The Rittenhouse Review

A Philadelphia Journal of Politics, Finance, Ethics, and Culture

Thursday, August 01, 2002  

WTC Memorial Proposals Continue Their Downward Slide

Further evidence that the proposals for a World Trade Center memorial continue their perpetual slide from dignity to absurdity comes from novelist Gabriella De Ferrari writing in today’s New York Times (“Solace in the Stars”).

De Ferrari’s idea came to her while flying into New York after a month in Tuscany, where the sun apparently shined upon her with stupefying intensity.

It takes some time for De Ferrari to present us with her suggestion. We must first wade through much chatter about skies and stars, attempts to wax poetic about an old carved wooden bench, and the obligatory quote from a foreign writer, in this case Egyptian novelist Naguib Mahfouz.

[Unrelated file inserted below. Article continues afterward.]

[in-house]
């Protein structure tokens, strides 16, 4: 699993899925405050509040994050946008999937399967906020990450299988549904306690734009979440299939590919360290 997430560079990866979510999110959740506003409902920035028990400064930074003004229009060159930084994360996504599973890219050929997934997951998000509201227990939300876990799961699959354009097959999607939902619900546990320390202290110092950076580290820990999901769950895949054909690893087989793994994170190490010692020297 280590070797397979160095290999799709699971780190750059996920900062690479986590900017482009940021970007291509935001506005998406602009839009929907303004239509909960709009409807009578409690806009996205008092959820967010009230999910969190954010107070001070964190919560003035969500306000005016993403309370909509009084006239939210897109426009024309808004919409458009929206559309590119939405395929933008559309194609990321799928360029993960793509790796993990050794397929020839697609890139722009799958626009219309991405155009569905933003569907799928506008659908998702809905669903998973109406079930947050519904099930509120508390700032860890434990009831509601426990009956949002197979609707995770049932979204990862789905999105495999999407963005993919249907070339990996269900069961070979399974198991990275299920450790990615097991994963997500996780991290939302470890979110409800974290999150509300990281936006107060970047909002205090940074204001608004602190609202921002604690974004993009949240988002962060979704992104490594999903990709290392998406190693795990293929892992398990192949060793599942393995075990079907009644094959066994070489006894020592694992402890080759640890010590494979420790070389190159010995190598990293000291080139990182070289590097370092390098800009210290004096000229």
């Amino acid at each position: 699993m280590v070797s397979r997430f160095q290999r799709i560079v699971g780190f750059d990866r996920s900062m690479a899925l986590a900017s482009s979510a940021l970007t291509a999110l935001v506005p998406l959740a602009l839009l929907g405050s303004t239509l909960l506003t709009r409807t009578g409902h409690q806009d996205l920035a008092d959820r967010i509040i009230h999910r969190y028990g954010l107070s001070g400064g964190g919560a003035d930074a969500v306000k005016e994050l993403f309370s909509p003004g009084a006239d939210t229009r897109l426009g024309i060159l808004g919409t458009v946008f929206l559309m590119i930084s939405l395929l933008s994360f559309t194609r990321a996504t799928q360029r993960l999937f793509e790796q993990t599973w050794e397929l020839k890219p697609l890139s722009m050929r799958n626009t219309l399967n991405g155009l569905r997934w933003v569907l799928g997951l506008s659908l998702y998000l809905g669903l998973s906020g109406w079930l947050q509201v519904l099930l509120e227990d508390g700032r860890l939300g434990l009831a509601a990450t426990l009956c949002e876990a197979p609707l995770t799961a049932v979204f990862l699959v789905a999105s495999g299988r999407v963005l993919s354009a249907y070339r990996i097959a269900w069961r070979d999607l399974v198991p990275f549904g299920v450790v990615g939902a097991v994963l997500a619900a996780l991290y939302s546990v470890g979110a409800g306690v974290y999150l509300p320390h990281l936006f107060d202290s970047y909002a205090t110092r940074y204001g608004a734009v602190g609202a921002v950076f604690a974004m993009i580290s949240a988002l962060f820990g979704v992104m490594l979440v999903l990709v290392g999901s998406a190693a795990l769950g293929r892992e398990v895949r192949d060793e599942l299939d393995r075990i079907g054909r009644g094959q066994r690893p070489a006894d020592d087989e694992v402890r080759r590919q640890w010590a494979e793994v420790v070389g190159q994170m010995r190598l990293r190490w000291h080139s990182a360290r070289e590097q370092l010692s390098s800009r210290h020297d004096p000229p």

De Ferrari comes down to this: “The city is now pondering what to build as a memorial to those killed on Sept. 11. Most of the talk is about a monument at the World Trade Center site. But perhaps the families of those who died may also find comfort in something smaller and more personal.”

The climax: “We could build each family a bench to be placed in a spot of their choosing for their own observatory, a place to meditate and think of those who died. Each bench would be a private shrine in a public universe, each star, at times visible and at times imagined, bringing thoughts of eternity that might help us confront what we have seen.”

Yes. And for pigeons to drop on and vagrants to sleep on. Sounds lovely.

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